וּבְמוֹצָאֵי שַׁבָּת נָתַן הַקָּדוֹשׁ בָּרוּךְ הוּא דֵּיעָה בְּאָדָם הָרִאשׁוֹן מֵעֵין דּוּגְמָא שֶׁל מַעְלָה, וְהֵבִיא שְׁנֵי אֲבָנִים וּטְחָנָן זוֹ בָּזוֹ, וְיָצָא מֵהֶן אוּר, וְהֵבִיא שְׁתֵּי בְהֵמוֹת וְהִרְכִּיב זוֹ בָּזוֹ וְיָצָא מֵהֶן פֶּרֶד.

At the conclusion of Shabbat, the Holy One, Blessed be He, granted Adam, the first man, creative knowledge similar to divine knowledge, and he brought two rocks and rubbed them against each other, and the first fire emerged from them. Adam also brought two animals, a female horse and a male donkey, and mated them with each other, and the resultant offspring that emerged from them was a mule.

Others disagree with Rabbi Yosse and maintain that fire and mules were in fact created on Erev Shabbat.  The Maharsha explains that the two positions are not in conflict.  The Koren Talmud summarizes his explanation:

The intention to create these things existed prior to Shabbat inasmuch as their potential had already been created.  The stones that sparked the first fire, as well as the animals from which the first mule was sired, were both already in existence.  By making use of these materials, Adam succeeded in fulfilling God’s original intention.

Just as Adam partnered with God in realizing the potential and original plan of creation, we partner with God in bringing kedusha into the world.  Pidyon ha-ben is the ultimate expression of this idea.

One final idea of how pidyon ha-ben connects with Pesach comes from a beautiful article written by Rabbi David Bashevkin.  He says that the Gemara’s discussion of  pidyon ha-ben should direct us back to childhood.  And what’s true for us as individuals is true for the Jewish people as a whole:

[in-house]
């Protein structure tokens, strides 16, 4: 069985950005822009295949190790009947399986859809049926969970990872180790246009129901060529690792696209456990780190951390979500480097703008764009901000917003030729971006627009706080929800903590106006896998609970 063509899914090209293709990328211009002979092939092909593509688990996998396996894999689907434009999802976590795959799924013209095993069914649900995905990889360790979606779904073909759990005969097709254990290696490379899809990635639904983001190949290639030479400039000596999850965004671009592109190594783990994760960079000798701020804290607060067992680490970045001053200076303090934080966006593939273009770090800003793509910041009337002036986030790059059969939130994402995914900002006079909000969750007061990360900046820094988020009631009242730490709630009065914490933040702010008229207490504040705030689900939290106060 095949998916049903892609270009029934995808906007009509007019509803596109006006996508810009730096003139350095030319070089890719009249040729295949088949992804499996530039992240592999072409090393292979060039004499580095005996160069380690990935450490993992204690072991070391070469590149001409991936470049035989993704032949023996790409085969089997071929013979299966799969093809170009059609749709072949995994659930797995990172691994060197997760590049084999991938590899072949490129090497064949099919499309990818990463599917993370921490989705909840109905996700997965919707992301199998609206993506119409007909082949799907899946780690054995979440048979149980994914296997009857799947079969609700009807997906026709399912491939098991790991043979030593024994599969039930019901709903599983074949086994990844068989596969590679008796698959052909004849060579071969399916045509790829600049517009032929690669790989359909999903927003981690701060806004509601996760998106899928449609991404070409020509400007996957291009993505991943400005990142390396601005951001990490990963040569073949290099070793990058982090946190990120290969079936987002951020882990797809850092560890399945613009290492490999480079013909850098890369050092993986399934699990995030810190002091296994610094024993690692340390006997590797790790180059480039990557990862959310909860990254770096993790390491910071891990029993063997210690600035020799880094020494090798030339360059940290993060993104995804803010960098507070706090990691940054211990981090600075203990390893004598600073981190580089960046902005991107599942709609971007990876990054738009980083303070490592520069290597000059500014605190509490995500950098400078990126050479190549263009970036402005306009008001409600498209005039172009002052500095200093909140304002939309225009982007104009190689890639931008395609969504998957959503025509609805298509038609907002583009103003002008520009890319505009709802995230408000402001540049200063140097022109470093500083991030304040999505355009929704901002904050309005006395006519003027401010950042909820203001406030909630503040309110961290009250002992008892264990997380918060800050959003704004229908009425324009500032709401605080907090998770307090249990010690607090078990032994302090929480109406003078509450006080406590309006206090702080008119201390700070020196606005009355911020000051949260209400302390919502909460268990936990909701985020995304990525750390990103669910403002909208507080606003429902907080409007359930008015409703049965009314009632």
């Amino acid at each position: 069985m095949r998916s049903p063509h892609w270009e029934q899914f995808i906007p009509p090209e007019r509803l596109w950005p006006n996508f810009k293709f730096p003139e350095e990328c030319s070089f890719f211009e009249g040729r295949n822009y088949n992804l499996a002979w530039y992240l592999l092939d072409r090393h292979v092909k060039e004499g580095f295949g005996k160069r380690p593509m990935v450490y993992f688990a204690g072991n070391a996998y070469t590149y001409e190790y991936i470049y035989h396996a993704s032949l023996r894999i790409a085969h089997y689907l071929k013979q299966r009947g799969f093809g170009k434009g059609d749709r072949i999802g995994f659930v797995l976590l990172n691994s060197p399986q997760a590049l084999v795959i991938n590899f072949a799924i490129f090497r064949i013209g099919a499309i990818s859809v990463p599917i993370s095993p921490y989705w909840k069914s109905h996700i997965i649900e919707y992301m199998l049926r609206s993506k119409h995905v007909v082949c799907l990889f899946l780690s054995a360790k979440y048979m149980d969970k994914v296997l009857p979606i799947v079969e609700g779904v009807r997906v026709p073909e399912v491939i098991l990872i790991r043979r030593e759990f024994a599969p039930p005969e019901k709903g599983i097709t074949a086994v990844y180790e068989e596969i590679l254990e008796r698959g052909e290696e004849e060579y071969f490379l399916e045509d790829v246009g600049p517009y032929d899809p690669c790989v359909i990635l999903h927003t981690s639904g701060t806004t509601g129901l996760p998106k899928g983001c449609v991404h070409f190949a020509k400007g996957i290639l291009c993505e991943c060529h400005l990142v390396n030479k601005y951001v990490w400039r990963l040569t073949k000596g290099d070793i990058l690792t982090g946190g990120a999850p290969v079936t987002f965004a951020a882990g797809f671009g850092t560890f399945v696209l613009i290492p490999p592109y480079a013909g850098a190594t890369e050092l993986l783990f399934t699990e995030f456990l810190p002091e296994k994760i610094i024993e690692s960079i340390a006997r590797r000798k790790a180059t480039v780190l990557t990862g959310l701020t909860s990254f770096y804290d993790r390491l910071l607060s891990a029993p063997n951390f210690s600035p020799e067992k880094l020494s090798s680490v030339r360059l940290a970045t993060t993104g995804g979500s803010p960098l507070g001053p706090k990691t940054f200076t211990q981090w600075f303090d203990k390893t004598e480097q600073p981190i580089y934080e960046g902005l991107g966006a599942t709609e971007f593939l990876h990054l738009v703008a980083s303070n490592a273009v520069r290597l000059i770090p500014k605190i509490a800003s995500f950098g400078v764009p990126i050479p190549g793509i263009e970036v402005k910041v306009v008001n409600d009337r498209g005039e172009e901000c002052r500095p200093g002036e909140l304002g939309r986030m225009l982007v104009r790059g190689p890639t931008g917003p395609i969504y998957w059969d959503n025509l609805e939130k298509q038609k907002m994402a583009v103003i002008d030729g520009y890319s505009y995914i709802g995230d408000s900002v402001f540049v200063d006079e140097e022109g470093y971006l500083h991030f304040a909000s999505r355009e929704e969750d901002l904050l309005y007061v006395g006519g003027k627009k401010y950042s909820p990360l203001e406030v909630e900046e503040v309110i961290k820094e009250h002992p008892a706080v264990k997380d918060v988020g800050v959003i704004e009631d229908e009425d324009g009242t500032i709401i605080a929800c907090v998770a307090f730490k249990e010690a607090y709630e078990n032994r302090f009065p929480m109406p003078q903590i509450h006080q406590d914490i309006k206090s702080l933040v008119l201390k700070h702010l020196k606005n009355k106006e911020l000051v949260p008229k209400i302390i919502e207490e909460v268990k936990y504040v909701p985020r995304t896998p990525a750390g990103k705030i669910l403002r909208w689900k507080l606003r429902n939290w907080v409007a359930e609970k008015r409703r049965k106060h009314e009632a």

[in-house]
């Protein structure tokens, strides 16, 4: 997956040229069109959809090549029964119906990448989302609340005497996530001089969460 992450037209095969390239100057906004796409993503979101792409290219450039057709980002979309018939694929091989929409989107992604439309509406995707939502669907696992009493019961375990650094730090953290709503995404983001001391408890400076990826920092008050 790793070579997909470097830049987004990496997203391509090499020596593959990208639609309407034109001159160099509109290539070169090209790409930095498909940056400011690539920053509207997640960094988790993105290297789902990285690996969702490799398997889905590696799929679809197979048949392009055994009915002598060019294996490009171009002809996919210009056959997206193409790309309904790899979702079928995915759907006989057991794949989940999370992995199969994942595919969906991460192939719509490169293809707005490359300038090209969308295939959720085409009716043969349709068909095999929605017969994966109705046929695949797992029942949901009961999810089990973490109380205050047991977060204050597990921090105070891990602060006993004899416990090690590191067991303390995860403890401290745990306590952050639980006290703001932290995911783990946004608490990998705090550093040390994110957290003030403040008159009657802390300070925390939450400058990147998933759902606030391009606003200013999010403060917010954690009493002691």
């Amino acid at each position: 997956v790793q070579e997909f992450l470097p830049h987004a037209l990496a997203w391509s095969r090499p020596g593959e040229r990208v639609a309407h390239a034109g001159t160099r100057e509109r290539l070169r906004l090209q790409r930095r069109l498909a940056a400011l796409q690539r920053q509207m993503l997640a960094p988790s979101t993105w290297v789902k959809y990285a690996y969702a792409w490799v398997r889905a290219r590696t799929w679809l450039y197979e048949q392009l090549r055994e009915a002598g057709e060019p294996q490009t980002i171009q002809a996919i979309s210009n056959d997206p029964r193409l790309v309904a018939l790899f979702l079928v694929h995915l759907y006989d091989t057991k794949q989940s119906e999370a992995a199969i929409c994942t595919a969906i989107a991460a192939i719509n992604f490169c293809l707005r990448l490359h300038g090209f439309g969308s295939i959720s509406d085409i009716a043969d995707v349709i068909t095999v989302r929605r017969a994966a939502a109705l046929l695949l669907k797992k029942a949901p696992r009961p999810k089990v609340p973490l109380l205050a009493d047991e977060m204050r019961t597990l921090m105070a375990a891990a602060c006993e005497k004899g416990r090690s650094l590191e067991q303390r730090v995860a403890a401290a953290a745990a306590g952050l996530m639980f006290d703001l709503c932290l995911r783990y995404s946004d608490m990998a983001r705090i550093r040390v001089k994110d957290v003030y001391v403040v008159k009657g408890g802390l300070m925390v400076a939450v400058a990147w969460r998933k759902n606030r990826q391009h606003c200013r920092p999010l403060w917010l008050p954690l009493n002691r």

“A nation, like a child, is born with all of the potential for greatness, a potential that is never lost or dimmed. That’s why, the Talmud explains, in each and every generation all of us must view ourselves as though we personally had left Egypt. It’s a crucial reminder that while individuals are born and live and die, the Jewish nation is constantly reconstituting itself, beginning anew in each generation, always constantly beginning, always full of fresh hope and possibility.”

As we gather for the Pesach seder we focus on the birth of the Jewish people as a nation, and we forge our own connections to that incredible and still unfolding story.  May we all have a wonderful and transformative Pesach!

Vayikra – Voluntary Sacrifices

Parshat Vayikra begins to describe the various sacrifices that were brought in the Mishkan.  The first three chapters of Sefer Vayikra discuss different types of voluntary offerings that were brought.    The first one is the korban olahor elevation offering.  It is introduced with the following pasuk (Vayikra 1:3):

אִם־עֹלָ֤ה קָרְבָּנוֹ֙ מִן־הַבָּקָ֔ר זָכָ֥ר תָּמִ֖ים יַקְרִיבֶ֑נּוּ אֶל־פֶּ֝תַח אֹ֤הֶל מוֹעֵד֙ יַקְרִ֣יב אֹת֔וֹ לִרְצֹנ֖וֹ לִפְנֵ֥י ה’׃

 if one’s offering is an elevation-offering from the cattle, he shall offer an unblemished male; he shall bring it to the entrance of the Tent of Meeting, voluntarily (li-retzono) before Hashem.  

The word  לרצונו li-retzono is not mentioned in any of the subsequent descriptions of other animals that may be offered as voluntary olahofferings and is the source of much discussion among the commentaries.  Most understand that li-retzonomeans for the favor or the good will of the person offering the sacrifice.  For example, Onkelos translates it as “he should offer it for his acceptance before Hashem.”  The Rashbam, on the other hand, understands that the word refers to the animal –